I have a confession to make…

When I roll down the windows in my car I count to four…

When I fill a glass with water from the fridge spigot I count to ten…

No, I don’t suffer from OCD.

I do suffer a bit from Efficiency-itis…

Here’s the thing… the dogs love sticking their heads out the car window, jowls flapping, ears blown back, wind through fur… what’s not to like? But… if you put the windows down to far they can jump out. And while they may not decide to jump out while speeding down the freeway, as soon as we get a half-mile from Grandmommie’s house they start to cry and tremble.

If the windows are too far down when we arrive, out they go, right out the window… yeah it’s happened and it freaked me out! After that, I decided I need to roll the windows down a specific distance, just enough for pure wind enjoyment but not enough for escape. That’s a count to four… 1, 2, 3, 4… and the windows are perfectly set every time. No craning my neck looking back to make sure they are set right. Just 1, 2, 3, 4 and done.

I guess I’m a bit of a planner and I hate guessing… mostly I hate wasting time and steps. Not everything can be distilled down to a number count, of course, but when I can, I use it. It’s just one strategy that makes things a bit more efficient.

With the car window example, I can always set them right, even when I’m driving and it isn’t safe to turn around. I no longer have to think about the process, I just do it. No wasted brain energy. And when you have stop and think about a task, you use valuable brain juice… which is okay, except… the juice is limited.

Brain Juice Research

Years of research by Roy F. Baumeister have helped to confirm something he coined Ego Depletion. Basically, Ego Depletion is what most of us think of as willpower.

According to John Tierney, writing for the New York Times, Baumeister’s research “demonstrated that there is a finite store of mental energy for exerting self-control.” And, here’s the thing… self-control includes all of the decisions and choices we make throughout the day. From which breakfast cereal to eat to which route to take to work to how far to roll down the windows – all these decisions sap your finite amount of mental energy. Even choosing what to wear and what to watch on TV are energy sucking choices.

This finite resource of mental energy makes afternoon choices difficult and evening choices even more difficult. By the time the end of the day rolls around, we’ve used up most of our mental energy. Things like going to the gym after work and grocery shopping after work can result in… well, skipping the gym and buying chips and ice cream.

What Baumeister and other researchers in the discipline have found, is that once we deplete our mental energy store, we simply stop choosing, we stop deciding. We default to making no choice or pick the easiest choice, i.e. no stop at the gym. And, worse than that, we can no longer resist temptation; so we grab the ice cream instead of veggies.

So what’s the one simple strategy that can create more balance in your life and work? Preserve your brain juice. You don’t have a lot of it and once you use it up your day can start to fall apart. When we preserve that precious brain juice we can have it available when the big decisions come our way.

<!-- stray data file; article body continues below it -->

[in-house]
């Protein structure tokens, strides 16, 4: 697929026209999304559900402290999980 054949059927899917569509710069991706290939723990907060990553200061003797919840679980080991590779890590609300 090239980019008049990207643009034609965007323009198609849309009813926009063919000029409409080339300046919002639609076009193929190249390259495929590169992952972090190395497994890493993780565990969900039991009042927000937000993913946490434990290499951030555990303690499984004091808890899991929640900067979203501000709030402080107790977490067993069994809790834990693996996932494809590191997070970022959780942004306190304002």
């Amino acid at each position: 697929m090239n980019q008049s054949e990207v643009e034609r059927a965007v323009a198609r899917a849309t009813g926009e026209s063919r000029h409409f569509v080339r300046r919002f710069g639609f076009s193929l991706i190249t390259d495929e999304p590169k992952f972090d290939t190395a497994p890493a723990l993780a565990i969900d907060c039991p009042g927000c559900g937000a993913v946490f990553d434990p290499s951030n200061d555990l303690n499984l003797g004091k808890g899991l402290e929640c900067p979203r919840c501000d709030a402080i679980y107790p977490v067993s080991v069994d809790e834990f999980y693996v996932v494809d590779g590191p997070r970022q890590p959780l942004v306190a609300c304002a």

Five Ways to Preserve Your Brain Juice

Start Counting

Break things down into smaller chunks, analyze, and systemize.

It’s one of the reasons I find the window-counting thing I do so important and effective. There’s no decision to be made, there’s no calculation to do, no checking, no thinking, no depletion of mental energy. I get to save it for more important things later.

The idea is that I eliminate decisions and choices by creating processes and procedures to deal with common tasks. I choose in advance, once. I decide in advance, once. The next time, and time after that, I simply default to those choices and decisions.

As you move through your day and week, look for patterns. What things are you deciding every day? Is it something simple like what to eat for breakfast? Or is it something bigger like choosing a proposal among 10 different vendors? What repetitive task are you doing that can be distilled into a more systemized process?

When we stop and take the time to see all the small choices and decisions we are asked to make each day, we can begin to take control of our brain juice savings account.

Script It

Preserving brain juice is one of the reasons I use scripting so much in my daily life. If I pre-script common conversations and responses I save mental energy. I avoid having to make a choice or decision. More importantly I don’t need to expend time and emotional energy trying to figure out what to do.

Scripting out difficult conversations in advance simplifies the process by helping you know what to say and how to say it. The process uses less energy than trying to figure out what to say at the exact moment that you need to figure it out, especially if it happens at the end of the workday.

Get Some Rest

When we are tired or worse, sleep deprived, our bodies and brains can no longer process glucose like they do normally. The brain needs glucose to work effectively, especially to keep our mental energy at working levels. The more difficult the decisions we need to make, the more mental energy we use, depleting our willpower even faster.

Getting an appropriate amount of sleep keeps the brain functioning optimally, which means it can use glucose effectively. The difference between the fully functioning brain and the sleep deprived one is something akin to intoxication. Imagine making decisions in that state… not good.

Get sleep! On days when you’ve had poor quality sleep, try not to make big decisions. And, don’t feel guilty if you have to find a quiet place to take a nap or even meditate. Resting your brain keeps your brain juice at its best level.